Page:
The Quilietti Family

Your Quilietti family heritage

DANTE Francesco 1840-1904

The children of Mariana and Francesco were

  • MARIA OR MARY DANTE . Maria was born on 13th February 1867 in Castelvecchio [Pascoli], and died on 16th November 1947 in Lincoln, Rhode Island. She married Vitorio Marriana who was from Piaggio in Italy. They married in 1894 in Rhode Island. He was employed as a Printer of Cloth in the mills on the River. They had 6 children who all remained in Rhode Island
  • Enrico Dante was born in 1868 in Castelvecchio. Have no further information on Enrico.
  • Giuseppe Pietro Ferrucio Dante 1876-1953. He married Ermenia Quilietti
  • Henry Dante born 15th August 1880 in Castelvecchio. He died in Rhode Island on 19th October 1945. He worked in the Mills and in 1915 was described as a Machinest. In a later census he was described as a Baker. No further information on Henry except that he never married and stayed with his sister Nellie and her husband James Aurielo at 338 Roosevelt Avenue in Pawtucket. He owned his own home and was still recorded as an Alien, which might have meant that he was rounded up in WW2.
  • Giovanni Giuseppe Dante born in 1882 in Castelvecchio. He died after 1954 in Rhode Island but have no further information.
  • Ellen or Nellie Teresa Dante was born in 1882 in Castelvecchio and died on 2nd April 1948 in Pawtucket. In 1915 she married James Aurielio who was from the Borgotora region of Parma in Italy. James had several jobs and latterly one of School Janitor. They lived in Roosevelt Avenue with Nellie’s brother Henry. They had three children Annie, Albert and John.

The Dante family  made their way to Rhode Island circa 1884 with young Henry being the first to arrive . Their first destination we believe was Baltimore.   They operated a fruit business for many years.  Their son Pietro Dante was their eldest son and we know that he travelled the Atlantic Ocean on more than one occasion returning back home to Italy.

The Danty [Dante] family are documented as arriving in the U.S.A. when we find Francesco Dante with his son  Enrico Dante, as being absent from their village and already in America. They had annual census information documented in the local churches and this also gives us detailed information as to when they left the villages.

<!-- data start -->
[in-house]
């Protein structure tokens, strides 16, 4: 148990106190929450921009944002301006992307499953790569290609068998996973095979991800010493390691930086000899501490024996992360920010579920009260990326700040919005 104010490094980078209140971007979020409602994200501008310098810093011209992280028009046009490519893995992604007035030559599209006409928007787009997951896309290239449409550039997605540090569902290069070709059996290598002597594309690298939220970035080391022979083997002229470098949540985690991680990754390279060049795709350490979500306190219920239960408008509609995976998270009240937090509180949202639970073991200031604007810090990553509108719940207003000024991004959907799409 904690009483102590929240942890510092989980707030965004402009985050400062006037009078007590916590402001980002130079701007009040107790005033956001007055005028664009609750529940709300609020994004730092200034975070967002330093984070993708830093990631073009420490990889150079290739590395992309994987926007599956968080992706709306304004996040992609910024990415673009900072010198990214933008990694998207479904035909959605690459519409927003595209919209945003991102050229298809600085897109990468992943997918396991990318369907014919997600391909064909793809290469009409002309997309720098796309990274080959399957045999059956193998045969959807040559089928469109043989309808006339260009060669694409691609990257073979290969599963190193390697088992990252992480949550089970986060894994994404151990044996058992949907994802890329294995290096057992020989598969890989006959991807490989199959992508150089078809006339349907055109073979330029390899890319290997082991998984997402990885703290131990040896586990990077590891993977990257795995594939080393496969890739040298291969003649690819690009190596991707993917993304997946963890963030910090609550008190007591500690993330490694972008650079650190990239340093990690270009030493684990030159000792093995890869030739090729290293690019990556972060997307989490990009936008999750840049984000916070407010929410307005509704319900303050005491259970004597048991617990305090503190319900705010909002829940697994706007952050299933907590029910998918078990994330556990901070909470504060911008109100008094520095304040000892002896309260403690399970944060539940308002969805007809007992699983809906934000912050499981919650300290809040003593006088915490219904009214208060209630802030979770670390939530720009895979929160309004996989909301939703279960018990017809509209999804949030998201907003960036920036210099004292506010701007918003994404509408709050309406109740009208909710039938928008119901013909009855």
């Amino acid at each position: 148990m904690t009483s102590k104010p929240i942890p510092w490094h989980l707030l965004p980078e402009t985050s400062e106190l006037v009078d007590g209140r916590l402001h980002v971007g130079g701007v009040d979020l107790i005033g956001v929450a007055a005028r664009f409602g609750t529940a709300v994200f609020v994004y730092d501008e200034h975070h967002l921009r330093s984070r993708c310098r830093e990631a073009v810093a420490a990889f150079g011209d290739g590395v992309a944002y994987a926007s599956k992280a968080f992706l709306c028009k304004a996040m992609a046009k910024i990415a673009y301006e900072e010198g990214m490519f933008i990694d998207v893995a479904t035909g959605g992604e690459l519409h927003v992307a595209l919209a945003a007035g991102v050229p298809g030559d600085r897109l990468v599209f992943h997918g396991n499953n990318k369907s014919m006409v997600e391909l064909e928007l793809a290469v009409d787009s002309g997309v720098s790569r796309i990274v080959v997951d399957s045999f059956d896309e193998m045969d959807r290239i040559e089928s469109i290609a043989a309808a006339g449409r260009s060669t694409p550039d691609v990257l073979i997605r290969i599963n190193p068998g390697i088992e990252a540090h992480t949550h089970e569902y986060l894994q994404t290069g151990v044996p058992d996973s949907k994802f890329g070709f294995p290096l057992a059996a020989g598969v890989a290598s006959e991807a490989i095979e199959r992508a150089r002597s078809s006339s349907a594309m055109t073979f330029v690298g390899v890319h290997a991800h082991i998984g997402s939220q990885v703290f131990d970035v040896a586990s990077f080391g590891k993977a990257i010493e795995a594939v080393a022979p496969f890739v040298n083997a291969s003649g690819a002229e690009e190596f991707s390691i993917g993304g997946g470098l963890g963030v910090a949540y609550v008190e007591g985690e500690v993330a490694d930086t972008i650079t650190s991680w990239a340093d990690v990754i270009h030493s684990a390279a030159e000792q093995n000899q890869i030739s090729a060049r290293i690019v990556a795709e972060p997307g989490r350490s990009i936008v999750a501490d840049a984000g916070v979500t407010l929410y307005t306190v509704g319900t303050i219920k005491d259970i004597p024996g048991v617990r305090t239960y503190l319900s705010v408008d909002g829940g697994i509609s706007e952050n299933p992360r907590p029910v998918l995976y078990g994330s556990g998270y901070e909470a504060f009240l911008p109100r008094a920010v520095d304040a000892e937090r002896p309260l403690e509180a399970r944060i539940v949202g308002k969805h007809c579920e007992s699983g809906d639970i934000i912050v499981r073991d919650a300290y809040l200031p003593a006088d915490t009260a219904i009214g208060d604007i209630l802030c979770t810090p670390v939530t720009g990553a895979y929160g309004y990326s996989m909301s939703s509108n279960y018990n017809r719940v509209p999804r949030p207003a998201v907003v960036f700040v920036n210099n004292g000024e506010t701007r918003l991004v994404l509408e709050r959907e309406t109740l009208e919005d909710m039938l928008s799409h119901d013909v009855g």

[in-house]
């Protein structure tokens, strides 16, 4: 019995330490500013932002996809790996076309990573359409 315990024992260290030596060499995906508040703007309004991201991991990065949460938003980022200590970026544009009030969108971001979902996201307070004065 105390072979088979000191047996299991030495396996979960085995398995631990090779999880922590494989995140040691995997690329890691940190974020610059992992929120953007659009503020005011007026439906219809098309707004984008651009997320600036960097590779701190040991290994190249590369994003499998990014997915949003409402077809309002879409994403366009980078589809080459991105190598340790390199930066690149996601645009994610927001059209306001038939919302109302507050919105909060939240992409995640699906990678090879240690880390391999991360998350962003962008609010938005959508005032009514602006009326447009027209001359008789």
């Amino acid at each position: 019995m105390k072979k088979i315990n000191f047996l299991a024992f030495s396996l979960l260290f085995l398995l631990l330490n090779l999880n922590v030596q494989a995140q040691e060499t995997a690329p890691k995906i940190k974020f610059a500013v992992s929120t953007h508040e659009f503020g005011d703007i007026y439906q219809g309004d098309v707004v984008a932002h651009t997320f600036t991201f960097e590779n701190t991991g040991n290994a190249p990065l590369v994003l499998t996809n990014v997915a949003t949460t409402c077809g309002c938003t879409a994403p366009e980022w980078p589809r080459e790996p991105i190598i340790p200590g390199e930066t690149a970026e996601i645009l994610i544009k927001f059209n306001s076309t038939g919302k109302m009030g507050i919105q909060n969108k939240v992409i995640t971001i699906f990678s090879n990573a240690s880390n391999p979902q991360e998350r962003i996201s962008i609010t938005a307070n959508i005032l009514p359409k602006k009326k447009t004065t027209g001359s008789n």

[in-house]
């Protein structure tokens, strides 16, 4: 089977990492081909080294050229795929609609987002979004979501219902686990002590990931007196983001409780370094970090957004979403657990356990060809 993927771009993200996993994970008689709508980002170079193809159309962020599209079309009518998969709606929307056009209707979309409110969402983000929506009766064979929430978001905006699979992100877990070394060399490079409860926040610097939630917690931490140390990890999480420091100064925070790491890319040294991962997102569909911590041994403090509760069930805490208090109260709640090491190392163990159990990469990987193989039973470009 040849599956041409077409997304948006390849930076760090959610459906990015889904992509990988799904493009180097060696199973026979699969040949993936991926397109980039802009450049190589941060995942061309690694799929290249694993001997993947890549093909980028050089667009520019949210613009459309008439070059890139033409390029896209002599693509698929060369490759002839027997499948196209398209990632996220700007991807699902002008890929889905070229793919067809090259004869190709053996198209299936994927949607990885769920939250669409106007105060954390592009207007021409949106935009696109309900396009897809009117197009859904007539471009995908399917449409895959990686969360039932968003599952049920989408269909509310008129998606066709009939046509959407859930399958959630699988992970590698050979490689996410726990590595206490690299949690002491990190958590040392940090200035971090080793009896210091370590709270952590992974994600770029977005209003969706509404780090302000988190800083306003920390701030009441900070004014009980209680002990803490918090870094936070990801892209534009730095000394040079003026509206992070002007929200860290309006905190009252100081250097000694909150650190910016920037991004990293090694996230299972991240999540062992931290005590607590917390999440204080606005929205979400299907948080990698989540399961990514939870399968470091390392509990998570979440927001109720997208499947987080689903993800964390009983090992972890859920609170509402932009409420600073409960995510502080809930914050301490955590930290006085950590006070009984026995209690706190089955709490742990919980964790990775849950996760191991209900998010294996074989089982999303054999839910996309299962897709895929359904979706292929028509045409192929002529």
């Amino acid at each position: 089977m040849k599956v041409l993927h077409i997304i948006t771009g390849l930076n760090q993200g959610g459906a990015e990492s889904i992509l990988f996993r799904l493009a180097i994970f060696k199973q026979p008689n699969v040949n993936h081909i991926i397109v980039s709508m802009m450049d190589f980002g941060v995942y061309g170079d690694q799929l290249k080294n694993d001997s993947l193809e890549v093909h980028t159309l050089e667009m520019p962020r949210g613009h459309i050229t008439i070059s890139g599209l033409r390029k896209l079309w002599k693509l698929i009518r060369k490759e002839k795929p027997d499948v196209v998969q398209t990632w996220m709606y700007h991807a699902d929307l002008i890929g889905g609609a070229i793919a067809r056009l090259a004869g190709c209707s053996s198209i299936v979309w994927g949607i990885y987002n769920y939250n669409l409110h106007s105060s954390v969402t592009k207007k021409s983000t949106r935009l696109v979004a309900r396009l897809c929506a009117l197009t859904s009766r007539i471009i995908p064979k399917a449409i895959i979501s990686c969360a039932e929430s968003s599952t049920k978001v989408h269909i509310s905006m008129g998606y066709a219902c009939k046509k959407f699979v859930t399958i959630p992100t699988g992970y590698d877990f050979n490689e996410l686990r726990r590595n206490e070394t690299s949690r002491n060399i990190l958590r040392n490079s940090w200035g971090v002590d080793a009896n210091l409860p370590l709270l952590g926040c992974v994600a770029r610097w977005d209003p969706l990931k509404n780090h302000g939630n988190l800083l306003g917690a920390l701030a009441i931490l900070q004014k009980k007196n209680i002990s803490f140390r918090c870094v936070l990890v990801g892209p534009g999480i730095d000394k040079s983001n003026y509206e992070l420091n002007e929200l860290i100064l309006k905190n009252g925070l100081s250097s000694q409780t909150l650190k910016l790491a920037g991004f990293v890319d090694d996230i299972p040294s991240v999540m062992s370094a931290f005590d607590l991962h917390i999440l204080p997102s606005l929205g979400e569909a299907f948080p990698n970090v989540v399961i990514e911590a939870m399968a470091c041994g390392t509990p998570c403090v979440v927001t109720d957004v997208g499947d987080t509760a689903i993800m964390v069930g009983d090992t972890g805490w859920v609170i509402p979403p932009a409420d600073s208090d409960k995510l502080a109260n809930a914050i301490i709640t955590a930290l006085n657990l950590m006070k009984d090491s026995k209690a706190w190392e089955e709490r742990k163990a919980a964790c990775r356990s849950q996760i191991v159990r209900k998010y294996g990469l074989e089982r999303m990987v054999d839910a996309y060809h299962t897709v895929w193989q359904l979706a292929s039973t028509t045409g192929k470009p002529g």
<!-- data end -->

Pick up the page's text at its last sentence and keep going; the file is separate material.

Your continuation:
The Fruit business was to be Frank’s  chosen profession in Pawtucket and the family  worked from several addresses over the years, although he was a confectioner and a clerk according to the yearbooks of the district.

  • Elsie Dante recalls her young life and 338 North Main Street, the residence of her grandparents.  ‘338 North Main Street, it was an old shack, I didn’t like it, it stank of mould didn’t it [asking Alma].  It wasn’t that big, but there was a tenement at the back through.   It wasn’t nice at all.   I don’t know how they stayed there all those years.’

The Dante family resided for a while in San Francisco, the year 1920, but they returned to Rhode Island.

In the year 1904 Frank died age 65.  He is buried in Mt. St. Mary’s Cemetery in the town.

Annie Theresa died on 23rd May 1929 age 85 years.

Poverty was the main motivation for an Italian leaving his family and home and putting up with the hardships of traveling to America. In 1898, widespread “bread riots” plagued all of Italy, with people protesting the lack of jobs and the sudden increase in the price of wheat and bread. Other motivators were the constant political strife and the dream to return to Italy with enough money to buy land and improve their lives. 80 percent of Italians were farmers and couldn’t afford modern farming equipment to better their lives. Rural Italians lived in harsh conditions, residing in one-room houses with no plumbing or privacy. In addition, many peasants were isolated due to a lack of roads in Italy.

From 1880 to 1920, an estimated 4 million Italian immigrants arrived in the United States. Most came between 1900 and 1914, and most came from southern Italy and Sicily. Italian unification in 1861 worsened conditions in the mother country. Plus the soil was exhausted, taxes and tariffs were high and young men were conscripted for seven years.

Due to the large numbers of Italian immigrants, Italians became a vital component of the organized labour supply in America. They comprised a large segment of the following three labour forces: mining, textiles and clothing manufacturing. In fact, Italians were the largest immigrant population to work in the mines. In 1910, 20,000 Italians were employed in mills in Massachusetts and Rhode Island.

 

 

 

 

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